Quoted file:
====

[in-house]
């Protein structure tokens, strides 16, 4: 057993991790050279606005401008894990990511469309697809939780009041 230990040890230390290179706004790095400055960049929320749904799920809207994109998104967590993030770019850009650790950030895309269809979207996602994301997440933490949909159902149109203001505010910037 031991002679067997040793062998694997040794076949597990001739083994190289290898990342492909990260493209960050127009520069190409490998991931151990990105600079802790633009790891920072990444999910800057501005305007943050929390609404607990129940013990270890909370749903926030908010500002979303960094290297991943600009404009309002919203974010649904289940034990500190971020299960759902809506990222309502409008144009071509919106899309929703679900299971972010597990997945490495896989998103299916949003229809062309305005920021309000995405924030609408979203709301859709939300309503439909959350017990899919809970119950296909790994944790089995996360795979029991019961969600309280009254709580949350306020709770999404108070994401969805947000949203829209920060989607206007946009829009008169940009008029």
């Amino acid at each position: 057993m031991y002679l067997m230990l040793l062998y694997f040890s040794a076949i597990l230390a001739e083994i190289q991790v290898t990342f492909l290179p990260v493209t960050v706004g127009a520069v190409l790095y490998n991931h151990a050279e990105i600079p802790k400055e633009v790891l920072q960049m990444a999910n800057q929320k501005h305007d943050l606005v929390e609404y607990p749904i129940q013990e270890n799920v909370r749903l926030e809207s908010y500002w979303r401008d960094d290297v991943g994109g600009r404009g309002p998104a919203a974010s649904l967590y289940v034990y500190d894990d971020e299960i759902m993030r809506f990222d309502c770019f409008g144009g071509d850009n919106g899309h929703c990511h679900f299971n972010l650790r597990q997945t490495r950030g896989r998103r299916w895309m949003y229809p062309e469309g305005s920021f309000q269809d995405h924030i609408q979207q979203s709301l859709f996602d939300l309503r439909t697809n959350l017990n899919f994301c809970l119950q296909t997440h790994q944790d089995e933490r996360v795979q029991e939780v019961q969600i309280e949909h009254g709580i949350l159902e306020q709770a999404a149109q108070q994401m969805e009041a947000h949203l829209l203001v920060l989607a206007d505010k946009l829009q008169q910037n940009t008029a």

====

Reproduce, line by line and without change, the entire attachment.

[in-house]
């Protein structure tokens, strides 16, 4: 057993991790050279606005401008894990990511469309697809939780009041 230990040890230390290179706004790095400055960049929320749904799920809207994109998104967590993030770019850009650790950030895309269809979207996602994301997440933490949909159902149109203001505010910037 031991002679067997040793062998694997040794076949597990001739083994190289290898990342492909990260493209960050127009520069190409490998991931151990990105600079802790633009790891920072990444999910800057501005305007943050929390609404607990129940013990270890909370749903926030908010500002979303960094290297991943600009404009309002919203974010649904289940034990500190971020299960759902809506990222309502409008144009071509919106899309929703679900299971972010597990997945490495896989998103299916949003229809062309305005920021309000995405924030609408979203709301859709939300309503439909959350017990899919809970119950296909790994944790089995996360795979029991019961969600309280009254709580949350306020709770999404108070994401969805947000949203829209920060989607206007946009829009008169940009008029």
């Amino acid at each position: 057993m031991y002679l067997m230990l040793l062998y694997f040890s040794a076949i597990l230390a001739e083994i190289q991790v290898t990342f492909l290179p990260v493209t960050v706004g127009a520069v190409l790095y490998n991931h151990a050279e990105i600079p802790k400055e633009v790891l920072q960049m990444a999910n800057q929320k501005h305007d943050l606005v929390e609404y607990p749904i129940q013990e270890n799920v909370r749903l926030e809207s908010y500002w979303r401008d960094d290297v991943g994109g600009r404009g309002p998104a919203a974010s649904l967590y289940v034990y500190d894990d971020e299960i759902m993030r809506f990222d309502c770019f409008g144009g071509d850009n919106g899309h929703c990511h679900f299971n972010l650790r597990q997945t490495r950030g896989r998103r299916w895309m949003y229809p062309e469309g305005s920021f309000q269809d995405h924030i609408q979207q979203s709301l859709f996602d939300l309503r439909t697809n959350l017990n899919f994301c809970l119950q296909t997440h790994q944790d089995e933490r996360v795979q029991e939780v019961q969600i309280e949909h009254g709580i949350l159902e306020q709770a999404a149109q108070q994401m969805e009041a947000h949203l829209l203001v920060l989607a206007d505010k946009l829009q008169q910037n940009t008029a």